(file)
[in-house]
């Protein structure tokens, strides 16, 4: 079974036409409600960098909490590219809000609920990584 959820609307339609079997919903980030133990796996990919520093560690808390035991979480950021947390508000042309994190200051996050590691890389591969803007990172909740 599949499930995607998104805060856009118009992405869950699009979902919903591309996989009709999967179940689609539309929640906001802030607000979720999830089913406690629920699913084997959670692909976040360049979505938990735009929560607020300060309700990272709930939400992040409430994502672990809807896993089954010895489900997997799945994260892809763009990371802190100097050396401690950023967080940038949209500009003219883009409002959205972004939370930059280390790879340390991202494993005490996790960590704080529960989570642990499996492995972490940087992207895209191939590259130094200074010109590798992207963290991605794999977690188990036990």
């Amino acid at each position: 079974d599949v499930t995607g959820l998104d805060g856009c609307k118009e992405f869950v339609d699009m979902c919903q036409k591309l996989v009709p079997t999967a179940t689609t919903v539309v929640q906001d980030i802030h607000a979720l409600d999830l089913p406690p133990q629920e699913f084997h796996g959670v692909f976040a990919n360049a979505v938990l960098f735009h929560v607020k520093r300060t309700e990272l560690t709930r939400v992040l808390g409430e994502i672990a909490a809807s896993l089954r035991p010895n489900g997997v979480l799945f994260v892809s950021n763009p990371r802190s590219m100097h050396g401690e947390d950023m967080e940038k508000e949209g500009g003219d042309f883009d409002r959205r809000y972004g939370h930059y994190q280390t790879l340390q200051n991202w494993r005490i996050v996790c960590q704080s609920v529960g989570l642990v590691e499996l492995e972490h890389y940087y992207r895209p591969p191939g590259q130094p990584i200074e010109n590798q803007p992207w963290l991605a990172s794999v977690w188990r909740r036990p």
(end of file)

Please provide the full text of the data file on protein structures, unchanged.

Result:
[in-house]
């Protein structure tokens, strides 16, 4: 079974036409409600960098909490590219809000609920990584 959820609307339609079997919903980030133990796996990919520093560690808390035991979480950021947390508000042309994190200051996050590691890389591969803007990172909740 599949499930995607998104805060856009118009992405869950699009979902919903591309996989009709999967179940689609539309929640906001802030607000979720999830089913406690629920699913084997959670692909976040360049979505938990735009929560607020300060309700990272709930939400992040409430994502672990809807896993089954010895489900997997799945994260892809763009990371802190100097050396401690950023967080940038949209500009003219883009409002959205972004939370930059280390790879340390991202494993005490996790960590704080529960989570642990499996492995972490940087992207895209191939590259130094200074010109590798992207963290991605794999977690188990036990």
């Amino acid at each position: 079974d599949v499930t995607g959820l998104d805060g856009c609307k118009e992405f869950v339609d699009m979902c919903q036409k591309l996989v009709p079997t999967a179940t689609t919903v539309v929640q906001d980030i802030h607000a979720l409600d999830l089913p406690p133990q629920e699913f084997h796996g959670v692909f976040a990919n360049a979505v938990l960098f735009h929560v607020k520093r300060t309700e990272l560690t709930r939400v992040l808390g409430e994502i672990a909490a809807s896993l089954r035991p010895n489900g997997v979480l799945f994260v892809s950021n763009p990371r802190s590219m100097h050396g401690e947390d950023m967080e940038k508000e949209g500009g003219d042309f883009d409002r959205r809000y972004g939370h930059y994190q280390t790879l340390q200051n991202w494993r005490i996050v996790c960590q704080s609920v529960g989570l642990v590691e499996l492995e972490h890389y940087y992207r895209p591969p191939g590259q130094p990584i200074e010109n590798q803007p992207w963290l991605a990172s794999v977690w188990r909740r036990p």